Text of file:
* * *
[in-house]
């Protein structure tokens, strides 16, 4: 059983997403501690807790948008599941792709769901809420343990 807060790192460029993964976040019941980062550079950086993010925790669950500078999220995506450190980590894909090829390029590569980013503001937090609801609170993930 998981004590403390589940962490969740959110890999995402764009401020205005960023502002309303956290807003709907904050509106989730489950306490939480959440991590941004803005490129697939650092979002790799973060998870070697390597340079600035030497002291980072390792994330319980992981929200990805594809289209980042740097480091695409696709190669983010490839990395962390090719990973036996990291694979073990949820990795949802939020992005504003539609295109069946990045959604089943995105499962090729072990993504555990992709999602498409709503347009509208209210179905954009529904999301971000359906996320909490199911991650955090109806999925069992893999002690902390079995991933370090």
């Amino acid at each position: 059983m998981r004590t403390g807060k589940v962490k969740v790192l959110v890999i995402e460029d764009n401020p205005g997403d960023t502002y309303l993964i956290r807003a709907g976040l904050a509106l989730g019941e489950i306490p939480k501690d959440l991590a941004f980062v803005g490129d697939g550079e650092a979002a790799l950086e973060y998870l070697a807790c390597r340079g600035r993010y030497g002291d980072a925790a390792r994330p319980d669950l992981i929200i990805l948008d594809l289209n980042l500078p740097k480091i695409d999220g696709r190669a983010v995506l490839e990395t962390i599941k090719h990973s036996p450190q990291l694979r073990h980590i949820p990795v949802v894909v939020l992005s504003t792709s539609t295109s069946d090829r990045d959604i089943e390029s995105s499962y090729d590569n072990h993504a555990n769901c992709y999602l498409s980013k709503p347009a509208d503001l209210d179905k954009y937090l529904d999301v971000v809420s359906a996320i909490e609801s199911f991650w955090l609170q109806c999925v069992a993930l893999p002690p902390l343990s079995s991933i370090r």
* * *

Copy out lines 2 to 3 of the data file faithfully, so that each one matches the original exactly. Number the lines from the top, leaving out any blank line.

């Protein structure tokens, strides 16, 4: 059983997403501690807790948008599941792709769901809420343990 807060790192460029993964976040019941980062550079950086993010925790669950500078999220995506450190980590894909090829390029590569980013503001937090609801609170993930 998981004590403390589940962490969740959110890999995402764009401020205005960023502002309303956290807003709907904050509106989730489950306490939480959440991590941004803005490129697939650092979002790799973060998870070697390597340079600035030497002291980072390792994330319980992981929200990805594809289209980042740097480091695409696709190669983010490839990395962390090719990973036996990291694979073990949820990795949802939020992005504003539609295109069946990045959604089943995105499962090729072990993504555990992709999602498409709503347009509208209210179905954009529904999301971000359906996320909490199911991650955090109806999925069992893999002690902390079995991933370090």
């Amino acid at each position: 059983m998981r004590t403390g807060k589940v962490k969740v790192l959110v890999i995402e460029d764009n401020p205005g997403d960023t502002y309303l993964i956290r807003a709907g976040l904050a509106l989730g019941e489950i306490p939480k501690d959440l991590a941004f980062v803005g490129d697939g550079e650092a979002a790799l950086e973060y998870l070697a807790c390597r340079g600035r993010y030497g002291d980072a925790a390792r994330p319980d669950l992981i929200i990805l948008d594809l289209n980042l500078p740097k480091i695409d999220g696709r190669a983010v995506l490839e990395t962390i599941k090719h990973s036996p450190q990291l694979r073990h980590i949820p990795v949802v894909v939020l992005s504003t792709s539609t295109s069946d090829r990045d959604i089943e390029s995105s499962y090729d590569n072990h993504a555990n769901c992709y999602l498409s980013k709503p347009a509208d503001l209210d179905k954009y937090l529904d999301v971000v809420s359906a996320i909490e609801s199911f991650w955090l609170q109806c999925v069992a993930l893999p002690p902390l343990s079995s991933i370090r």